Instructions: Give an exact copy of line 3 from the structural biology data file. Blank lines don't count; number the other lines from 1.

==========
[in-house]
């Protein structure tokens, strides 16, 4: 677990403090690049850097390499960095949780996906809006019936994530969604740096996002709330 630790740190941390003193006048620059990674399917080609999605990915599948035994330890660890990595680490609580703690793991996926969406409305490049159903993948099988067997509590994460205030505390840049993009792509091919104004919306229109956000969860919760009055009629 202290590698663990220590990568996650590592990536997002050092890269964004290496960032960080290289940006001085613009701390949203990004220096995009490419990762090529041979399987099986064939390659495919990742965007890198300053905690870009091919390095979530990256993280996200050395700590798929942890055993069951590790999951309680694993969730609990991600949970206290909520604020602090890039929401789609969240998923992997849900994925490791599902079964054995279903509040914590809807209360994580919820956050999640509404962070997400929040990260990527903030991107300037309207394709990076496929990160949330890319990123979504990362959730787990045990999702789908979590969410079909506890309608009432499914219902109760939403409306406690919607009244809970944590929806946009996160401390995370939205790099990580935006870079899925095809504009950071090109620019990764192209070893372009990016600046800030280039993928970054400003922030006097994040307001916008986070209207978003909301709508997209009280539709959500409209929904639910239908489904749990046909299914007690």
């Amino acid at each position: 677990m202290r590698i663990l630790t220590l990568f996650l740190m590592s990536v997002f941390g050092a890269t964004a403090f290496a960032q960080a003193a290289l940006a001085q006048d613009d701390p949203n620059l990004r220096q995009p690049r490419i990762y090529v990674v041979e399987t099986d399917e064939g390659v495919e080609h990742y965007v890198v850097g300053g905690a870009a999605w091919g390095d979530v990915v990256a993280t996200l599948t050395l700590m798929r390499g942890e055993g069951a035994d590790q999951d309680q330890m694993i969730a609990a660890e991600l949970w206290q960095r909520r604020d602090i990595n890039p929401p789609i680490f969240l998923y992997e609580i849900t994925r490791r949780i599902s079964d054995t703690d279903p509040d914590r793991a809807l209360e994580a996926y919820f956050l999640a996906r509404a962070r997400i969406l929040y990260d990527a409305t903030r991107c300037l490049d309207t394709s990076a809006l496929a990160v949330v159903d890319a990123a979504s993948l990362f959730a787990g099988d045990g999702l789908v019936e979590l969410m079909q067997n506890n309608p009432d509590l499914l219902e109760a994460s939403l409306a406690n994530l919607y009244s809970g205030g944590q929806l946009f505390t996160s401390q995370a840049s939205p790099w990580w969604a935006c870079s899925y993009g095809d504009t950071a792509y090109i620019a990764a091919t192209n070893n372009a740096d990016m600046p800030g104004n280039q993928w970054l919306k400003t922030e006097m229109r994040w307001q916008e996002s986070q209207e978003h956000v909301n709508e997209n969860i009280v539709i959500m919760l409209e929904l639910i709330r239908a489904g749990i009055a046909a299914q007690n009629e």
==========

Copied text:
């Amino acid at each position: 677990m202290r590698i663990l630790t220590l990568f996650l740190m590592s990536v997002f941390g050092a890269t964004a403090f290496a960032q960080a003193a290289l940006a001085q006048d613009d701390p949203n620059l990004r220096q995009p690049r490419i990762y090529v990674v041979e399987t099986d399917e064939g390659v495919e080609h990742y965007v890198v850097g300053g905690a870009a999605w091919g390095d979530v990915v990256a993280t996200l599948t050395l700590m798929r390499g942890e055993g069951a035994d590790q999951d309680q330890m694993i969730a609990a660890e991600l949970w206290q960095r909520r604020d602090i990595n890039p929401p789609i680490f969240l998923y992997e609580i849900t994925r490791r949780i599902s079964d054995t703690d279903p509040d914590r793991a809807l209360e994580a996926y919820f956050l999640a996906r509404a962070r997400i969406l929040y990260d990527a409305t903030r991107c300037l490049d309207t394709s990076a809006l496929a990160v949330v159903d890319a990123a979504s993948l990362f959730a787990g099988d045990g999702l789908v019936e979590l969410m079909q067997n506890n309608p009432d509590l499914l219902e109760a994460s939403l409306a406690n994530l919607y009244s809970g205030g944590q929806l946009f505390t996160s401390q995370a840049s939205p790099w990580w969604a935006c870079s899925y993009g095809d504009t950071a792509y090109i620019a990764a091919t192209n070893n372009a740096d990016m600046p800030g104004n280039q993928w970054l919306k400003t922030e006097m229109r994040w307001q916008e996002s986070q209207e978003h956000v909301n709508e997209n969860i009280v539709i959500m919760l409209e929904l639910i709330r239908a489904g749990i009055a046909a299914q007690n009629e």